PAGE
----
Overwintering Container Plants

Overwintering Container Plants


In the past, few people could afford large, valuable container plants. They built splendid orangeries for their palms, lemon trees, oleander, and bay bushes. Plants from warm climates survived the frost in an overwintering house. These days, anyone can afford this service, without so much as needing a winter garden. Instead, the plants can overwinter with professionals.

Frost damage isn’t a given

Mediterranean and exotic plants provide a vacation ambiance on the terrace in spring and summer at the front of the house or in the garden. An increasing number of business establishments are creating atmosphere at their doorstep or in the company garden with container plants – the larger the specimen, the more pronounced its effect. And the more frustrating it is when the plants ail in winter and either get a weak start in the new season or succomb to the frost altogether.

Full care in a greenhouse isn’t expensive

Help is available in the form of a professional overwintering service. By request, the largest plants can be picked up. Upon arrival at their new quarters, they’ll be inspected for pests, then placed in the right location for their needs, watered regularly, and tended. The pros will even repot the plants and fertilize them. Once winter has passed, the plants are returned, healthy and ready to usher in the new season with robust growth. Owners will be delighted with the kickstart.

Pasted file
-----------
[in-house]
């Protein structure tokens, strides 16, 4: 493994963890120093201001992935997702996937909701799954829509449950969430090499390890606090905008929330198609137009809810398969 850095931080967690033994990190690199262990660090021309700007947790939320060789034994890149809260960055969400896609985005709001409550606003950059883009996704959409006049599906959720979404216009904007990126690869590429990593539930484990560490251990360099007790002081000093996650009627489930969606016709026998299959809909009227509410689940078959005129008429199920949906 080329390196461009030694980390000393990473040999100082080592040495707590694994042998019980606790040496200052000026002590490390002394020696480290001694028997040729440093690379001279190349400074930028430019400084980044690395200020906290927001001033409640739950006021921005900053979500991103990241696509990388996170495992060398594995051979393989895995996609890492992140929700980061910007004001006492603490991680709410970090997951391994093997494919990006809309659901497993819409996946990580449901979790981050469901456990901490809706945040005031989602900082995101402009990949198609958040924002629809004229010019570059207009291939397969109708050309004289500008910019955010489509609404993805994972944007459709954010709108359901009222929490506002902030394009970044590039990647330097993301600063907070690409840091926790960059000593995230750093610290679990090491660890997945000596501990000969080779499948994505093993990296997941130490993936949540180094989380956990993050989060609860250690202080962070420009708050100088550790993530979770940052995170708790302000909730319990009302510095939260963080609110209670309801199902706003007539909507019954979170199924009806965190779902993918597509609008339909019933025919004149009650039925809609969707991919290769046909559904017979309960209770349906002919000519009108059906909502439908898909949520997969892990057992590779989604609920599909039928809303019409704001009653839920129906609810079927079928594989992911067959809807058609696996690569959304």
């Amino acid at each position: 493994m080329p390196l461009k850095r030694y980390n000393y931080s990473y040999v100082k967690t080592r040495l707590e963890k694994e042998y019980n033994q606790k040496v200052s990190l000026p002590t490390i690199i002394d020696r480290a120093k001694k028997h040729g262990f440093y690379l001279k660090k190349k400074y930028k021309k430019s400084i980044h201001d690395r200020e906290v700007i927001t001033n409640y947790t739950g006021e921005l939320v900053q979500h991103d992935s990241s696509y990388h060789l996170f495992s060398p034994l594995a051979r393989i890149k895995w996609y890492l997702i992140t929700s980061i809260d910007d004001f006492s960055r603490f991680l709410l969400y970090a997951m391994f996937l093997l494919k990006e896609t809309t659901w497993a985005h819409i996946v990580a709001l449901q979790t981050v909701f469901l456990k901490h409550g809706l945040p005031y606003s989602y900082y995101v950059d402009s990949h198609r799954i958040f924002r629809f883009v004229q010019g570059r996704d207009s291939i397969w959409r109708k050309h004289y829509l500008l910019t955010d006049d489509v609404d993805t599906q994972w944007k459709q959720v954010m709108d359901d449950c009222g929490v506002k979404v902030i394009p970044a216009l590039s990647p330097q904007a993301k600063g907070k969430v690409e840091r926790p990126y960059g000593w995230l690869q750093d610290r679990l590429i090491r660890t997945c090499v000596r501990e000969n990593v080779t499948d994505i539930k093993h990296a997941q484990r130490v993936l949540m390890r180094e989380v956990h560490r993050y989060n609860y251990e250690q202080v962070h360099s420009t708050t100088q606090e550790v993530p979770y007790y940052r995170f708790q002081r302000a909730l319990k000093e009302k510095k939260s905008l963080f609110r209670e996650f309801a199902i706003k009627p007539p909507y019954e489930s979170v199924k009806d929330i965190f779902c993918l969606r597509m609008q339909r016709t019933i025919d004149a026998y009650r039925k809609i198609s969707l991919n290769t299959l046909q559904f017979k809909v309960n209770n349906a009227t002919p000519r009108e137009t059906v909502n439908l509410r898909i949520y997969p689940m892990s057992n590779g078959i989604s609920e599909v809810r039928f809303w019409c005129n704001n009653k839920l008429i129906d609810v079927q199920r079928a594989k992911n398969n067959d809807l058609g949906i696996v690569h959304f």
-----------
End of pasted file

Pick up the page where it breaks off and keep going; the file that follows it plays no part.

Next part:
Overwintering with full care is always calculated as a fixed price, usually determined by the size of the plant.
 Ask area gardeners for information on overwintering services.

A frost-free cellar suffices for plants that drop leaves

Some frost-sensitve plants can be overwintered at home. Those that undergo a period of slow growth over the winter and drop their leaves, such as Solanum, angel’s trumpets (Brugmansia), and lily of the Nile (Agapanthus), will do fine in a dark cellar or frost-free garage. A warm basement or heated stairwell that reaches more than 45 degrees is not suitable; the plants will bud too early and be weakened. Winter gardens are also not cool enough for many plants, particularly when the greenhouse warms significantly in the sun.

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